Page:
The growth of the middle class also helped the appearance of newspapers. Their desire to be informed helped the boom of journalism. Being literate and more involved in politics, they wanted to read about political matters. To satisfy their need, regular daily newspapers began to appear. They circulated mainly in the big cities and were often read in the Coffee-houses, where men used to meet to exchange ideas and opinions, discuss about local latest news and read newspapers. Even if newspapers had existed since the 17th century, it was only in the 18th century that they began to become influential. The Tatler, The Examiner, The Spectator and The Daily Universal Register, now known as The Times, were some titles. The most important was The Spectator, edited by Joseph Addison and Richard Steele.
THE INDUSTRIAL REVOLUTION: The industrial revolution began in the late 18th century and made England the richest country in the world. The label may lead to a misunderstanding because the changes in the industry were not sudden, but were the result of long, gradual developments; they were evolutionary rather than revolutionary. In the long distance, however, they brought a revolution in the British life. The label was used by scholars during the 1830s. Looking back into the recent past, they were struck by the many changes that had occurred between 1760 and 1790. They saw that changes had completely altered man’s way of living. Someone (J.A.Blanqui) spoke of the changes as an “industrial revolution” and the term entered the language use to indicate that period.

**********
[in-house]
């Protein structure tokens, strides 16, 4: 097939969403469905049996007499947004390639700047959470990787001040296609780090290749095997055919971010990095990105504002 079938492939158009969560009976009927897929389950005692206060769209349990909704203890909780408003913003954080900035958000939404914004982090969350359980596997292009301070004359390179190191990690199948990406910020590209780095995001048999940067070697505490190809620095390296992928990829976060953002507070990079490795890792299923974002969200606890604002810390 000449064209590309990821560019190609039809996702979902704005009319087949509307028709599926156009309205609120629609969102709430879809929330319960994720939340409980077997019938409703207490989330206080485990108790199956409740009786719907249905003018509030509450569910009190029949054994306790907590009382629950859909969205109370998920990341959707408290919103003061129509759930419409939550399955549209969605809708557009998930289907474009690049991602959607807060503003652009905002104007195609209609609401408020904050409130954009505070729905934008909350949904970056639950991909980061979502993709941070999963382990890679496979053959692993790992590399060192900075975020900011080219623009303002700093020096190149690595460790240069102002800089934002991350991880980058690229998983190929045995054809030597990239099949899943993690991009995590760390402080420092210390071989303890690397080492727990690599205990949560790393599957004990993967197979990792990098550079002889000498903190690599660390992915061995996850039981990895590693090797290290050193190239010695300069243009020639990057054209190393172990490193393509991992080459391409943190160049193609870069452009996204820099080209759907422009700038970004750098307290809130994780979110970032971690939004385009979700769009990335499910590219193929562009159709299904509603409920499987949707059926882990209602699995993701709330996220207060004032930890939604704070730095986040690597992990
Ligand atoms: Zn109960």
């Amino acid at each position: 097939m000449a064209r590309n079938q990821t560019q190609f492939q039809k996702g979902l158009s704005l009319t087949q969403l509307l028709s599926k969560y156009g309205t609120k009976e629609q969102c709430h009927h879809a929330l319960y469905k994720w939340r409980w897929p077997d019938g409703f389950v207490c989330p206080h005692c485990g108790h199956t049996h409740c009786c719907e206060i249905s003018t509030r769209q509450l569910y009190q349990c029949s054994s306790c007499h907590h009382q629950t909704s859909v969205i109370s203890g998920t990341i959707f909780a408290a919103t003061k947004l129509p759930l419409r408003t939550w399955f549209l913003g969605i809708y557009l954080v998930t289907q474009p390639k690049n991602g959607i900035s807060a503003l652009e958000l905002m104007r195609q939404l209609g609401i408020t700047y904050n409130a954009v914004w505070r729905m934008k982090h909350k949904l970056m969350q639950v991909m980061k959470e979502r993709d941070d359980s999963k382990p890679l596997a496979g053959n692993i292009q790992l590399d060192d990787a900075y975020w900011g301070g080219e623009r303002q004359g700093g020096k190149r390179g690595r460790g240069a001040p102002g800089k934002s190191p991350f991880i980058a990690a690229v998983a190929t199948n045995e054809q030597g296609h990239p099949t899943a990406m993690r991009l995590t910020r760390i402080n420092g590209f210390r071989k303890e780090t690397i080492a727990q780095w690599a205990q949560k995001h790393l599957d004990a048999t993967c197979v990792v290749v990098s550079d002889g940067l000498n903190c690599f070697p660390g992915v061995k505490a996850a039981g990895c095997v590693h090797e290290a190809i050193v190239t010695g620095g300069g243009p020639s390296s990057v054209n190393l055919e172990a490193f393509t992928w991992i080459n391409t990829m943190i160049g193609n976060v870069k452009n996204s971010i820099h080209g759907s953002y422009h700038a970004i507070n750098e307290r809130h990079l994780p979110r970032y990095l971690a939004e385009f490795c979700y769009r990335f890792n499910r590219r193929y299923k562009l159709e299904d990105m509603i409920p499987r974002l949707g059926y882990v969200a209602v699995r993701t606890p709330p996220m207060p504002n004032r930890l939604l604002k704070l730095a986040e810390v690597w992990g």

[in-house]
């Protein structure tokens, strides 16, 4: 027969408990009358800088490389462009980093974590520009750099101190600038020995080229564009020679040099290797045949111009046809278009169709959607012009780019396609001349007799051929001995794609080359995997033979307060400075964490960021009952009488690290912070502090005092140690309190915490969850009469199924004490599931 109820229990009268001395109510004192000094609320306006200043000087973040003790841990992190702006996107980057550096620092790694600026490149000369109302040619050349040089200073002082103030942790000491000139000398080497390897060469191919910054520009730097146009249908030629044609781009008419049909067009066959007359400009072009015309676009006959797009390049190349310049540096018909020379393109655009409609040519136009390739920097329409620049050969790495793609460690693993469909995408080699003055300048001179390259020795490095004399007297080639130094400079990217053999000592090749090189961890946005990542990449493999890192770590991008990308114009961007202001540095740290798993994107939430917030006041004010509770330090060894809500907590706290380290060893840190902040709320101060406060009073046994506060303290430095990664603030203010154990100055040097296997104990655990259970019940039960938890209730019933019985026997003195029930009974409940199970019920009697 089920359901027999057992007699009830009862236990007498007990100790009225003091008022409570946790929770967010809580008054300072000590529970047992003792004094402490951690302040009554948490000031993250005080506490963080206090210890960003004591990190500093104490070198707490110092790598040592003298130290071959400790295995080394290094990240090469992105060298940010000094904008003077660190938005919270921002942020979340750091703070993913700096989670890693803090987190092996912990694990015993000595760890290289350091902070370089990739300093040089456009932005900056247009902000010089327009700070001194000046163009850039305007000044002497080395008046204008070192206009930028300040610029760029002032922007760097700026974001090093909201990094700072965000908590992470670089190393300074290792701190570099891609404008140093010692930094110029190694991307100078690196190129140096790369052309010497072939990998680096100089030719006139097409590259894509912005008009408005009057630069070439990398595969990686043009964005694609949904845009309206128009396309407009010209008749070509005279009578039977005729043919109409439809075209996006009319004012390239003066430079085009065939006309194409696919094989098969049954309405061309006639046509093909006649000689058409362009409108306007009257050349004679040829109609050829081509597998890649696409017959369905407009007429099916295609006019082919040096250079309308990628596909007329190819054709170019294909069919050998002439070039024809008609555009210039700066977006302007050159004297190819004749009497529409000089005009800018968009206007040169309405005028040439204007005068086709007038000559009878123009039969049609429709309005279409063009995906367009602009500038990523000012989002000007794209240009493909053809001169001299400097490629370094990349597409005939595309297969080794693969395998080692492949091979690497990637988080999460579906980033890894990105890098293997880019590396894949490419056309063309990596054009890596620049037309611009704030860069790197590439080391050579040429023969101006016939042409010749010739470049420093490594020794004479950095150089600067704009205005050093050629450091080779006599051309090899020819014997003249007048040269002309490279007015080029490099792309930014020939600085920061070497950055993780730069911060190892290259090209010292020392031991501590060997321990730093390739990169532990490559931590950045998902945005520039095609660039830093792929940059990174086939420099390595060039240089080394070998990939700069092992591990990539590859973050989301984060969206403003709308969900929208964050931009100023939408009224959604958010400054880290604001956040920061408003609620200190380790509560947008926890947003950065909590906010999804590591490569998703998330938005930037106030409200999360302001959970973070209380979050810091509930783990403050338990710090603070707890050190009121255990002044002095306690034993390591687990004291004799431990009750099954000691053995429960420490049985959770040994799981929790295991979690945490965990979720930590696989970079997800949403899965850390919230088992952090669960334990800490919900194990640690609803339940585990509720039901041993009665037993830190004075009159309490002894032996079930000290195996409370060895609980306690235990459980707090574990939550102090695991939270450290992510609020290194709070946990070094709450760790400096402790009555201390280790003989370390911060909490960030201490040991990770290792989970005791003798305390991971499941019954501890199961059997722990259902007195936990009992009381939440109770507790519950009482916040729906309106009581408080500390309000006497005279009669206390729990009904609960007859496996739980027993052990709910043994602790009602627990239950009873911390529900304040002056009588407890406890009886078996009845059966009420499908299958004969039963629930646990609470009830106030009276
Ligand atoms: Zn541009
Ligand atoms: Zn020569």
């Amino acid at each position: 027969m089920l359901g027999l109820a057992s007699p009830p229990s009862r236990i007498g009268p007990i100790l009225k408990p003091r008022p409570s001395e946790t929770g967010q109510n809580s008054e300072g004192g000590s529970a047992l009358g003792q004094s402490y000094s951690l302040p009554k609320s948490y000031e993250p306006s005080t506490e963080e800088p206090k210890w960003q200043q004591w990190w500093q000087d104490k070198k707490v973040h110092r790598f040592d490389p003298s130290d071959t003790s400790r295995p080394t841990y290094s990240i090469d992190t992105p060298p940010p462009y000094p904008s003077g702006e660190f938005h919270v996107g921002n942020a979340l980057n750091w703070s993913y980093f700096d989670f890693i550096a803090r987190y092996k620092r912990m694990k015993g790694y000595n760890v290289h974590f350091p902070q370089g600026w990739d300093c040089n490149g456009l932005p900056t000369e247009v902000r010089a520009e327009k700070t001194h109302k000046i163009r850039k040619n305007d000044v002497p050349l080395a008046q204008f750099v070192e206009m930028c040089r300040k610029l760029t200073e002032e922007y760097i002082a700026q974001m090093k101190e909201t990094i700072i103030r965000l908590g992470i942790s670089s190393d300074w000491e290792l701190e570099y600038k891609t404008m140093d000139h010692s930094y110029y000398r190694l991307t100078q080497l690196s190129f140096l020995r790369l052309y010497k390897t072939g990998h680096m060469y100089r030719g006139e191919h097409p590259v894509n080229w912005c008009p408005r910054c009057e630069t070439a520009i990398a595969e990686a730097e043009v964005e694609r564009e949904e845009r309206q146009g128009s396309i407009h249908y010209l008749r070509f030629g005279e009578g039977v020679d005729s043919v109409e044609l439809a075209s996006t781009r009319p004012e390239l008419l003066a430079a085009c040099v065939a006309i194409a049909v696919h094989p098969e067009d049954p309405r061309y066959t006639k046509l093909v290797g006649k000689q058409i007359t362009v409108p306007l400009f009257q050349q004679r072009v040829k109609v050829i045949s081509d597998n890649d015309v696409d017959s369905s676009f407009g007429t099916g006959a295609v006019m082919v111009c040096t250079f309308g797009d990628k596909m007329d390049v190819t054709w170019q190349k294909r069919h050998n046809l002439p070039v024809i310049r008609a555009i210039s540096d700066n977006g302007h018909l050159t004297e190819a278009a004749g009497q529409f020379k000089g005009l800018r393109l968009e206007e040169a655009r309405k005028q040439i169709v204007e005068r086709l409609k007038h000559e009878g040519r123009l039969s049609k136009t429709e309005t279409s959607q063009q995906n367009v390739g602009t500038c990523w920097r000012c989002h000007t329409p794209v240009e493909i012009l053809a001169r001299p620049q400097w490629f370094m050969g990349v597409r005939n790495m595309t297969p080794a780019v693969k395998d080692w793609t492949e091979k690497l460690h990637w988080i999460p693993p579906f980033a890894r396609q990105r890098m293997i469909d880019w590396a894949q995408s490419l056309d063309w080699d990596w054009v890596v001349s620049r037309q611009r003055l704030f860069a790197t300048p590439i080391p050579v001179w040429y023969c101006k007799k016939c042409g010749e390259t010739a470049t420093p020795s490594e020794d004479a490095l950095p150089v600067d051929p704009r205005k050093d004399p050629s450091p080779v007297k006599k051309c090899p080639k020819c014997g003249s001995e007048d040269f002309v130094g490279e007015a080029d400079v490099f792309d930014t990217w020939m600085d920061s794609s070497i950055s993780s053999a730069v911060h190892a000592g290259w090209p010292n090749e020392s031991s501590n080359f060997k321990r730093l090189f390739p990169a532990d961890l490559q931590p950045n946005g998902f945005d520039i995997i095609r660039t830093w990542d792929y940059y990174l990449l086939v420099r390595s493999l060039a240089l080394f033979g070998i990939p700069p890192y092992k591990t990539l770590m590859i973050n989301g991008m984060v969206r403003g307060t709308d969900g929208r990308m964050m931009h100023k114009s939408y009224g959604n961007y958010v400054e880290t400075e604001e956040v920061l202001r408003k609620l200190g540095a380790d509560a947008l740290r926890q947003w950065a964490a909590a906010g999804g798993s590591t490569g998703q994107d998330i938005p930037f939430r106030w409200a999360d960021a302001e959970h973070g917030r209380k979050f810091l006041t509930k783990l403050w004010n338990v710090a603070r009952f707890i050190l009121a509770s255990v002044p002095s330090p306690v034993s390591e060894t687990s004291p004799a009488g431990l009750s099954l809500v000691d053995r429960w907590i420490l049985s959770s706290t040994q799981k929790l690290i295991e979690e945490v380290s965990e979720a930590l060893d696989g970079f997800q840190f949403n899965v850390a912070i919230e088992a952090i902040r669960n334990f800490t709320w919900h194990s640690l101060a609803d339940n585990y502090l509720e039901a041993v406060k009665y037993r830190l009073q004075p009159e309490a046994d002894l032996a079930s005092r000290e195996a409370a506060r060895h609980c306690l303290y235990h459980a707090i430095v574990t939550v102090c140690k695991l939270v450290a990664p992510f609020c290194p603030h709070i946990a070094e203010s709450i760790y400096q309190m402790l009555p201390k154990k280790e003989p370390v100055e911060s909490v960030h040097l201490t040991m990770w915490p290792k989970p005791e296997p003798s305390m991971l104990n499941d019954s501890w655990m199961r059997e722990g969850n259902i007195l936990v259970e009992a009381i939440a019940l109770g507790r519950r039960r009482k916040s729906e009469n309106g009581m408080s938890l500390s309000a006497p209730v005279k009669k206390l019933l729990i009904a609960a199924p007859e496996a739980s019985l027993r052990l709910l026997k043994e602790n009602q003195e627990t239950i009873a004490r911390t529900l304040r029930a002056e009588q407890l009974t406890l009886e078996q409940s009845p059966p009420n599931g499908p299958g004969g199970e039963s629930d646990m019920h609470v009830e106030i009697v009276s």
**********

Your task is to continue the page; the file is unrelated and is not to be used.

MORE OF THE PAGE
Before the 1760s, farming was the most important occupation of all people. The ordinary man was a farmer and lived in a village. He raised his own food, made cloths, furniture and tools at home utilising what he produced in the farm: wool, wood, leather and so on. In the towns, which were generally quite small, some manufacturing was carried on. Some goods were manufactured under the domestic system, which was then a new and revolutionary idea:an organizer distributed raw materials to workers in their homes and collected the finished products. He owned the raw materials, paid for work done and took the risk of finding a market.